How To Choose A Horse Riding Instructor?

Choosing a riding instructor is perhaps the most impactful decision you will make when taking up horseback riding.

Whether you are new or returning to the sport, finding the right fit can be the difference between fulfillment and growth and losing interest altogether.

Having ridden under some stellar and some not-so-stellar instructors, I’m here to help you narrow down your options to the best riding instructor for your goals and personality.

After you have searched your region (either via Google, riding instructor directories, or word of mouth), the next step is to set up meetings with each of the instructors that seem the most promising.

In each meeting with the new instructor, make sure you arrange to see the facility and meet some of the instructor’s horses. Find out if you can also observe one of their lessons or if you can watch him or her ride as well.

Upon every new meeting with a potential instructor, here are some criteria to consider that will help you determine the best fit for your horseback riding journey.

Read on to learn how to choose a horse riding instructor.

7 Things To Look For In A Riding Instructor

Things To Look For In A Riding Instructor

1. Good Character

Character is difficult to evaluate upon the first meeting. Remember, most people will put their best foot forward when they want your business. The key is to find out how the riding instructor treats their students and their horses.

As you meet their lesson horses and watch them ride or teach, watch the horse’s body language. Are they generally relaxed, responsive, and obedient? How does the instructor respond when the horse misbehaves?

An excellent trainer will have relaxed horses who might be opinionated, but not constantly tense or reactive.

Excessive flinching, head-tossing, head raising, or listlessness in the horses are all indicators of a trainer who ignores pain, confusion, and fear in their horses.

Another great indicator of character is how their students approach them. Take note of how the student receives the instructor’s criticism and direction.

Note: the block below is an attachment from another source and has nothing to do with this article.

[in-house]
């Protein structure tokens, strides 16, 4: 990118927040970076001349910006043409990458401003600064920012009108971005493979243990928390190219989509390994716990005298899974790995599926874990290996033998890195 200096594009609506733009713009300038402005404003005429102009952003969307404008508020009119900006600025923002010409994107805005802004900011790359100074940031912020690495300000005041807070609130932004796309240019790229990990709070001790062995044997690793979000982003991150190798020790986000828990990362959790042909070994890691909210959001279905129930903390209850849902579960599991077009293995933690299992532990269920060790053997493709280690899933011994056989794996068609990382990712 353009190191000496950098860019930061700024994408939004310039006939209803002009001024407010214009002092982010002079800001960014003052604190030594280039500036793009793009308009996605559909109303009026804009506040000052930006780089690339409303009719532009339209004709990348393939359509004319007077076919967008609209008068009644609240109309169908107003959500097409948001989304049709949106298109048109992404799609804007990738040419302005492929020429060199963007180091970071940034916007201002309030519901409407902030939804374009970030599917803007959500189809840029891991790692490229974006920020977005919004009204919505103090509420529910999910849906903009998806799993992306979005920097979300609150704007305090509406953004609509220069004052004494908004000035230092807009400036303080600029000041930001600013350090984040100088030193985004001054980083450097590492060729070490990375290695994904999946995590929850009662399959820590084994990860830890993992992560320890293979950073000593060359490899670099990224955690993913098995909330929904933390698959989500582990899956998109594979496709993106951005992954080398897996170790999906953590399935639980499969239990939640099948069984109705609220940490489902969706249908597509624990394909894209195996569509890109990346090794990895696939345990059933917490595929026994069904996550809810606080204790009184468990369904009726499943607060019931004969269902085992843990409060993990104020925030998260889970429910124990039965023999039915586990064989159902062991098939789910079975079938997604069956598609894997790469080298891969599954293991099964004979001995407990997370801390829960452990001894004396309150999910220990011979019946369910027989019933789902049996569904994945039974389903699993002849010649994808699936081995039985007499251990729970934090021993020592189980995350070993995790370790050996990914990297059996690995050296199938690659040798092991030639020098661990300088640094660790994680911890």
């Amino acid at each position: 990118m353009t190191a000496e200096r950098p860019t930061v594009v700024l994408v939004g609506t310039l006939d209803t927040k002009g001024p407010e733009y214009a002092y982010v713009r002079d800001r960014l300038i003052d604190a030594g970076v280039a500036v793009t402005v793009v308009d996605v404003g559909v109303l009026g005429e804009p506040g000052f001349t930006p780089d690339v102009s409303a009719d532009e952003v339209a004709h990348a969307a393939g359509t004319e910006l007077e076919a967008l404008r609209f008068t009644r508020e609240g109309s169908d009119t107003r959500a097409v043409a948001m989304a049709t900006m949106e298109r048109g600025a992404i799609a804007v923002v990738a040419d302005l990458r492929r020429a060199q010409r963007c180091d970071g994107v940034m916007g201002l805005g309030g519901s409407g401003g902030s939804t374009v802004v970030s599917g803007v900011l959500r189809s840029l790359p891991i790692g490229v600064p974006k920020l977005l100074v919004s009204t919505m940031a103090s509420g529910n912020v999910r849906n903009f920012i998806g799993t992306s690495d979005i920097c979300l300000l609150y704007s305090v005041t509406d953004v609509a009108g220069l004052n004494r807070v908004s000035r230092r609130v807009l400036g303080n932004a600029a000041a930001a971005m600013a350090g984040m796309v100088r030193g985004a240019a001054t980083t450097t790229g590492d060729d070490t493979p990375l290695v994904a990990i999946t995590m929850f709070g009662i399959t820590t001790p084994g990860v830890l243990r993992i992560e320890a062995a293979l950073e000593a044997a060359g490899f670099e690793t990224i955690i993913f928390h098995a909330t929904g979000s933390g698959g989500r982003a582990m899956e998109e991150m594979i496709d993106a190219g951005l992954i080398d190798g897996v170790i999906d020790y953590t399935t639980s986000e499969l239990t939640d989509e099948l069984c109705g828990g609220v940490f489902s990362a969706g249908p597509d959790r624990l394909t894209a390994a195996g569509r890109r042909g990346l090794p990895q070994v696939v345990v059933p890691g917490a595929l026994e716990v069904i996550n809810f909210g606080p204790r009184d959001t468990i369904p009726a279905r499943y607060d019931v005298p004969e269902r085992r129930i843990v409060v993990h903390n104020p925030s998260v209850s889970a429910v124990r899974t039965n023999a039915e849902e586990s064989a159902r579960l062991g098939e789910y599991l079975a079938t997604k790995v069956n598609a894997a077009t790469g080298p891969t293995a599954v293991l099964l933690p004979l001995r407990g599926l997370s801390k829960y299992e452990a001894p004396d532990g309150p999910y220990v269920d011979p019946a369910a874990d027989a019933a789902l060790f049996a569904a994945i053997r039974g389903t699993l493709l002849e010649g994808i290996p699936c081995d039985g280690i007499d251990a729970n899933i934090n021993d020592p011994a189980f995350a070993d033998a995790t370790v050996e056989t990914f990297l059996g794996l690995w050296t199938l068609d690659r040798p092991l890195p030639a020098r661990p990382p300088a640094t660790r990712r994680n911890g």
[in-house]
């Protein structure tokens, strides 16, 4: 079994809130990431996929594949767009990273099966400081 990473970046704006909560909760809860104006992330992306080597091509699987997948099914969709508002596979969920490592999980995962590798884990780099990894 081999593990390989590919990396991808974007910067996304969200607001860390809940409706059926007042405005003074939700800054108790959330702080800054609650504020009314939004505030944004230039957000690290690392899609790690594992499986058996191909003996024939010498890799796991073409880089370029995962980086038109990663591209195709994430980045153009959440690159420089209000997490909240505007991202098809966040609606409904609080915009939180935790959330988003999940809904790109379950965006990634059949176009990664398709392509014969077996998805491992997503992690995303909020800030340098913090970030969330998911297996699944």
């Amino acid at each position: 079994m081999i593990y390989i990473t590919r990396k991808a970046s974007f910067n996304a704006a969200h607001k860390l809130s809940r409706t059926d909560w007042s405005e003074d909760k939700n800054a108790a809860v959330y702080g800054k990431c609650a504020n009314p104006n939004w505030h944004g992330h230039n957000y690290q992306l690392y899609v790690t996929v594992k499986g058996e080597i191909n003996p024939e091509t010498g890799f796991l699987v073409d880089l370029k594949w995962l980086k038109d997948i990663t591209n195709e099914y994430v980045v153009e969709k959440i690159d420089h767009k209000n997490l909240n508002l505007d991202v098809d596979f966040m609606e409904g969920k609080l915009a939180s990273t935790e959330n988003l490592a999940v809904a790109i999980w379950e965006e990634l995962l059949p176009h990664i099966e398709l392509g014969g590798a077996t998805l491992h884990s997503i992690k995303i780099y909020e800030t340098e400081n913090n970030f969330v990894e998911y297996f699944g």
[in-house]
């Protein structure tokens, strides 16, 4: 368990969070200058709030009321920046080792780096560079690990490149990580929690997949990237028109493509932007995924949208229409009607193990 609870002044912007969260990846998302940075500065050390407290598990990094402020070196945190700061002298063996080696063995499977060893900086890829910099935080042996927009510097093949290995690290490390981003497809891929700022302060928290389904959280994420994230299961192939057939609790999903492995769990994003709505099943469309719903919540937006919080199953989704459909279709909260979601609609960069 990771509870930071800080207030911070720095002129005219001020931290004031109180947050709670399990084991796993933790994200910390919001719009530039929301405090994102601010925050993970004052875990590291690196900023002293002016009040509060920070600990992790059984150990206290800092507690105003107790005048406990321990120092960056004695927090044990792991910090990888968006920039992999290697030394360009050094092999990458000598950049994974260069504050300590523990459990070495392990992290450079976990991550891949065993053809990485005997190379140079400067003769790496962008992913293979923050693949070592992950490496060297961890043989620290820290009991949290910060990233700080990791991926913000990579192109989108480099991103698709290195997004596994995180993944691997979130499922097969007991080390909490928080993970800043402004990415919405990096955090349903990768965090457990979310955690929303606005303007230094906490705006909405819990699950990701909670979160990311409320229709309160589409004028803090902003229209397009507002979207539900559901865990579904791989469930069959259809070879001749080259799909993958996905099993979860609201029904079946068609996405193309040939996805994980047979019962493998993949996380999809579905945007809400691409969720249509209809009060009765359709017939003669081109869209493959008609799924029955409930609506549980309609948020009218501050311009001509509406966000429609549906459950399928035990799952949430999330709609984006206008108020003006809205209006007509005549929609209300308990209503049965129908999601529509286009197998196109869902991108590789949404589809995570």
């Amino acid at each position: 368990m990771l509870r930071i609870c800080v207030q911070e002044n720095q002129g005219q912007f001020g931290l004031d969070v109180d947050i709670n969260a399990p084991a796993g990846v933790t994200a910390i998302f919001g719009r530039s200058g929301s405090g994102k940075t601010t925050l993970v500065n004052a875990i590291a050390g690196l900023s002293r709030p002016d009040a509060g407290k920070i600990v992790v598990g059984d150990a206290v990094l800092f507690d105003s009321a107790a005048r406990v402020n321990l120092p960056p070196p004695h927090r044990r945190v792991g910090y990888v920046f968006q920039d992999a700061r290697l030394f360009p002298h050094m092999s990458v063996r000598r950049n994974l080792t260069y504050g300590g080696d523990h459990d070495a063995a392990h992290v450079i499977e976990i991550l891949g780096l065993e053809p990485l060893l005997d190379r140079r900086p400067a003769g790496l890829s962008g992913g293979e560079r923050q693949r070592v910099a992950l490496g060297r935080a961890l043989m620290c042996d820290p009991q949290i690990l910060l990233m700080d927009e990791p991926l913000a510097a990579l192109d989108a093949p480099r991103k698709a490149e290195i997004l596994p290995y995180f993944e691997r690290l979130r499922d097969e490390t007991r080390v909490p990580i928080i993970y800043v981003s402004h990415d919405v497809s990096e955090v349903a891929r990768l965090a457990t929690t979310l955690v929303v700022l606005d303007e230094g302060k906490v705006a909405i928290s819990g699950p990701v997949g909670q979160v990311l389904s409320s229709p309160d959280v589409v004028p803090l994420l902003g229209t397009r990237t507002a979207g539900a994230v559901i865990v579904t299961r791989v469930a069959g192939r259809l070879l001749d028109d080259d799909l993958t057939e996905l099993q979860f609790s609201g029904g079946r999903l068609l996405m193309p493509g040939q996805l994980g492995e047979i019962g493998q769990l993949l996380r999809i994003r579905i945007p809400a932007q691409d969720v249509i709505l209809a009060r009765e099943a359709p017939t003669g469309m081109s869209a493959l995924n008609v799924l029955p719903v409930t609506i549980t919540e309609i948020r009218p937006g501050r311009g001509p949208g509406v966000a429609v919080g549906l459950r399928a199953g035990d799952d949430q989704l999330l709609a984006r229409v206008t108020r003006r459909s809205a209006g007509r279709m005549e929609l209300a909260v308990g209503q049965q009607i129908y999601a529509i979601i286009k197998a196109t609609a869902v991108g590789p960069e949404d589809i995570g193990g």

Most instructors will be “nice” the day you meet them, but their students will either be fearful or receptive towards their criticism.

2. Professionalism

Finding a riding instructor who values professionalism will pay you back for years to come. You will want to look for respectful communication and transparent financial and business practices.

Some trainers may even carry their own liability insurance, which is a great sign of a serious trainer.

A professional instructor will also be extremely concerned about safety, educating their pupils up front about the risks of horseback riding, and always monitoring situations to ensure that you are riding safely and that their horse is fit for riding.

3. Barn Environment

Not all trainers own the barn where they teach, but the management of the barn where you ride will certainly impact your riding experience.

Whether or not the instructor is the owner, observe whether the facility is clean, the employees well-mannered, and that the other barn tenants are happy.

An unhealthy barn environment will only hinder your instruction time, because you won’t want to be there.

4. Money, Time, And Attention

Every horseback riding instructor will have their own training structure, as the majority are self-employed.

You will commonly find, though, that instructors will offer both private and group lessons, and both have their pros and cons.

Private lessons allow for attention to detail in your riding, and often spur the most growth.

However, group lessons are cheaper and well-worth their value if you are new to riding, because they function as an introductory classroom for other pupils at the same learning level.

Be sure to ask whether the instructor considers tack-up time as part of the lesson time. Anything less than 45 minutes of focused riding instruction is typically not worth the financial investment.

Riding instructor rates will also range in your region, depending on your level of competition and their level of experience.